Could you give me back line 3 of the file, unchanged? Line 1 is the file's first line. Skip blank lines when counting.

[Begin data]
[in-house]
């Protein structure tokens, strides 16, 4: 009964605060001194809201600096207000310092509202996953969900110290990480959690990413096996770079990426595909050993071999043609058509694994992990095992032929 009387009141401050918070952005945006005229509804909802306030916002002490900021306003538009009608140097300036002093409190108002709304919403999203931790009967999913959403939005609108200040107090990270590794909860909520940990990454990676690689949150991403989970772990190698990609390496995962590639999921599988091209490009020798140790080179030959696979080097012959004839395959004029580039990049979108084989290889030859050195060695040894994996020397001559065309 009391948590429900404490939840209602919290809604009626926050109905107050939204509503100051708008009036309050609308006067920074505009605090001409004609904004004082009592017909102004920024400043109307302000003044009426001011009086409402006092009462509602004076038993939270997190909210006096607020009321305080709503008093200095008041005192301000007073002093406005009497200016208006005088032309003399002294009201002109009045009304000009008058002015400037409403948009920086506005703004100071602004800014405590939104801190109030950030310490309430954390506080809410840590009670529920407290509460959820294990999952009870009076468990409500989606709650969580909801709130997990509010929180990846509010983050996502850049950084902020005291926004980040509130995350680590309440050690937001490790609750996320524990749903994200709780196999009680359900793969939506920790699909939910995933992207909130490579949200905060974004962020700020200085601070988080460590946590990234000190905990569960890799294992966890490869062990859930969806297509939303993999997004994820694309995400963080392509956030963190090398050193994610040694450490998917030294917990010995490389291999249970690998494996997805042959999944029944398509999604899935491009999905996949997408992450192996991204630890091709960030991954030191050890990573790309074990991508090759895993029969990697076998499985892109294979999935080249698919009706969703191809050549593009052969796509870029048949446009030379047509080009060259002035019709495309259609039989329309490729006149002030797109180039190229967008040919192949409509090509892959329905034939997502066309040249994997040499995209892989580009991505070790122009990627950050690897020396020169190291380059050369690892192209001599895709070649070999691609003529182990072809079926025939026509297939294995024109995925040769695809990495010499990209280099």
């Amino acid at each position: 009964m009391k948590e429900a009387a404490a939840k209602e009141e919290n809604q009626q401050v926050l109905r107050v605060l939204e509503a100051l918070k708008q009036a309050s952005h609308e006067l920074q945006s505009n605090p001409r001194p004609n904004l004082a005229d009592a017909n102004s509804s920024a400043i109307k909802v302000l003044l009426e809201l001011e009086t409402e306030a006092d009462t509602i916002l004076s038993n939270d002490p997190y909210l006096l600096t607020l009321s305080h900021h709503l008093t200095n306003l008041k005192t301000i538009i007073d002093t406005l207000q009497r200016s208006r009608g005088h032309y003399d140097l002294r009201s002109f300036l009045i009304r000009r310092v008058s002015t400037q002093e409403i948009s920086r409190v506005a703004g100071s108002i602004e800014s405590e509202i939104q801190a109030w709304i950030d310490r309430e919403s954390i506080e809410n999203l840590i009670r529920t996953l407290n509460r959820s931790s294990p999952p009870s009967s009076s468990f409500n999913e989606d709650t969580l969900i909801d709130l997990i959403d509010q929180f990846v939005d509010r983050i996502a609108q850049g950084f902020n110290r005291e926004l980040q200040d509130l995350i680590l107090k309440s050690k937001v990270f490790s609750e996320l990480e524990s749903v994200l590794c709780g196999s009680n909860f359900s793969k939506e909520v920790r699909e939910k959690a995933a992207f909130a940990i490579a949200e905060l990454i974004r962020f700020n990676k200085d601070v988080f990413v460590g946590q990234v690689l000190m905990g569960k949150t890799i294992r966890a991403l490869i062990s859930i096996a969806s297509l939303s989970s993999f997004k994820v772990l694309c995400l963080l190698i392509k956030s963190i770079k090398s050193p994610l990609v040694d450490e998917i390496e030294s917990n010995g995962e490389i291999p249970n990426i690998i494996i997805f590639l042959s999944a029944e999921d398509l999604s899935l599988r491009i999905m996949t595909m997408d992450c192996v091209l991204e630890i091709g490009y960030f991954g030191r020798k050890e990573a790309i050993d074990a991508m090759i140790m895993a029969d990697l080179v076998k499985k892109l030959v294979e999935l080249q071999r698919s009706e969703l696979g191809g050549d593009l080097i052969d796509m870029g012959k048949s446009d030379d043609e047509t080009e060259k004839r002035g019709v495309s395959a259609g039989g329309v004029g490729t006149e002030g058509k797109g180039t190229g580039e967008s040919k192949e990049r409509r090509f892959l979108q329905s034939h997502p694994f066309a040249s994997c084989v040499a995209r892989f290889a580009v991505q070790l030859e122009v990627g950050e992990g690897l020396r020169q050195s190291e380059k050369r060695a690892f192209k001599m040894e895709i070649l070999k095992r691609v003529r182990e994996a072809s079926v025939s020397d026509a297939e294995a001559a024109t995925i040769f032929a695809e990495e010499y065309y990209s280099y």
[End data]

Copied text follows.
């Amino acid at each position: 009964m009391k948590e429900a009387a404490a939840k209602e009141e919290n809604q009626q401050v926050l109905r107050v605060l939204e509503a100051l918070k708008q009036a309050s952005h609308e006067l920074q945006s505009n605090p001409r001194p004609n904004l004082a005229d009592a017909n102004s509804s920024a400043i109307k909802v302000l003044l009426e809201l001011e009086t409402e306030a006092d009462t509602i916002l004076s038993n939270d002490p997190y909210l006096l600096t607020l009321s305080h900021h709503l008093t200095n306003l008041k005192t301000i538009i007073d002093t406005l207000q009497r200016s208006r009608g005088h032309y003399d140097l002294r009201s002109f300036l009045i009304r000009r310092v008058s002015t400037q002093e409403i948009s920086r409190v506005a703004g100071s108002i602004e800014s405590e509202i939104q801190a109030w709304i950030d310490r309430e919403s954390i506080e809410n999203l840590i009670r529920t996953l407290n509460r959820s931790s294990p999952p009870s009967s009076s468990f409500n999913e989606d709650t969580l969900i909801d709130l997990i959403d509010q929180f990846v939005d509010r983050i996502a609108q850049g950084f902020n110290r005291e926004l980040q200040d509130l995350i680590l107090k309440s050690k937001v990270f490790s609750e996320l990480e524990s749903v994200l590794c709780g196999s009680n909860f359900s793969k939506e909520v920790r699909e939910k959690a995933a992207f909130a940990i490579a949200e905060l990454i974004r962020f700020n990676k200085d601070v988080f990413v460590g946590q990234v690689l000190m905990g569960k949150t890799i294992r966890a991403l490869i062990s859930i096996a969806s297509l939303s989970s993999f997004k994820v772990l694309c995400l963080l190698i392509k956030s963190i770079k090398s050193p994610l990609v040694d450490e998917i390496e030294s917990n010995g995962e490389i291999p249970n990426i690998i494996i997805f590639l042959s999944a029944e999921d398509l999604s899935l599988r491009i999905m996949t595909m997408d992450c192996v091209l991204e630890i091709g490009y960030f991954g030191r020798k050890e990573a790309i050993d074990a991508m090759i140790m895993a029969d990697l080179v076998k499985k892109l030959v294979e999935l080249q071999r698919s009706e969703l696979g191809g050549d593009l080097i052969d796509m870029g012959k048949s446009d030379d043609e047509t080009e060259k004839r002035g019709v495309s395959a259609g039989g329309v004029g490729t006149e002030g058509k797109g180039t190229g580039e967008s040919k192949e990049r409509r090509f892959l979108q329905s034939h997502p694994f066309a040249s994997c084989v040499a995209r892989f290889a580009v991505q070790l030859e122009v990627g950050e992990g690897l020396r020169q050195s190291e380059k050369r060695a690892f192209k001599m040894e895709i070649l070999k095992r691609v003529r182990e994996a072809s079926v025939s020397d026509a297939e294995a001559a024109t995925i040769f032929a695809e990495e010499y065309y990209s280099y």